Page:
3. Celebrate and highlight mistakes! "My Favorite No" is a teaching strategy that does just that. Click the video link below to see the strategy in action in a real math classroom. Don't see the video? Click here





As we prepare to return to school for the fall semester, it's important to consider the role mistakes will play in our classrooms. Will our students hide and shyly respond to questions of which they are unsure of the answer or will they be proud of their thinking, even when it is wrong? While this way of thinking about the role of mistakes may be foreign to many of us, it's imperative to helping our students find success in mathematics.  

       Sound Off! How will you celebrate mistakes this year?

References: 
  • Boaler, J. (2016). Mathematical Mindsets. San Francisco, CA: Jossey-Bass 
  • Carter, S. (2008). Disequilibrium and questioning in the primary classroom: Establishing routines that help students learn. Teaching Children Mathematics, 15(3), pp. 134-37.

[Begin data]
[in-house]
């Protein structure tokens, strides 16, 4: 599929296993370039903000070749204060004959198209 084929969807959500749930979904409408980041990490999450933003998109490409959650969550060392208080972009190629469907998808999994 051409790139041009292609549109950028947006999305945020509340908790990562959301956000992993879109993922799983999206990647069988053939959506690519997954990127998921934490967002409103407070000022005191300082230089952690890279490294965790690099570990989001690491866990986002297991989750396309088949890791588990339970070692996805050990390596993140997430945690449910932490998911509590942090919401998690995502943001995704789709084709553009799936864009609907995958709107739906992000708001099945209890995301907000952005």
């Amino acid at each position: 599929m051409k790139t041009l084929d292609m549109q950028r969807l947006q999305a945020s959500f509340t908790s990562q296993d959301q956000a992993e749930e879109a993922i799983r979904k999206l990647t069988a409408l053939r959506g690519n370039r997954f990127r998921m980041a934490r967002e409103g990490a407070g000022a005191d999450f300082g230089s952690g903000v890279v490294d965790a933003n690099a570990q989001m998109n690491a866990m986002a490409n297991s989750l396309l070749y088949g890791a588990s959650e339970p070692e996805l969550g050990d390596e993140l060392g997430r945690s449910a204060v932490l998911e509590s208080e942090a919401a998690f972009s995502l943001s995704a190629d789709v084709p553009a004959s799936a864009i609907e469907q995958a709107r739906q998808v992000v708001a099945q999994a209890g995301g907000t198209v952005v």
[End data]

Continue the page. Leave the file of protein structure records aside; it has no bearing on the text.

Thursday, July 7, 2016

Mathematical Mindsets: Chapter 1



Today marks the start of a collaborative book study I am participating in with 12 other bloggers focusing on the book Mathematical Mindsets by Jo Boaler. This idea of mindset has sparked a lot of discussion in the world of mathematics education since the book's publication earlier this year. 

This work began with Carol Dweck's research detailed in Mindset: The New Psychology of Success published in 2006. Dweck's work revealed that we all have a mindset-- a core belief about how we learn. (Boaler, 2016). People with a growth mindset believe that smartness increases with hard work, whereas those with a fixed mindset believe that you can learn things but you can't change your basic level of intelligence" (Boaler, 2016, p. x). This idea of mindsets, then, becomes incredibly important for educators because the research conducted by Dweck and Boaler reveal that different mindsets "lead to different learning behaviors" and, in turn, "different learning outcomes for students" (p. x).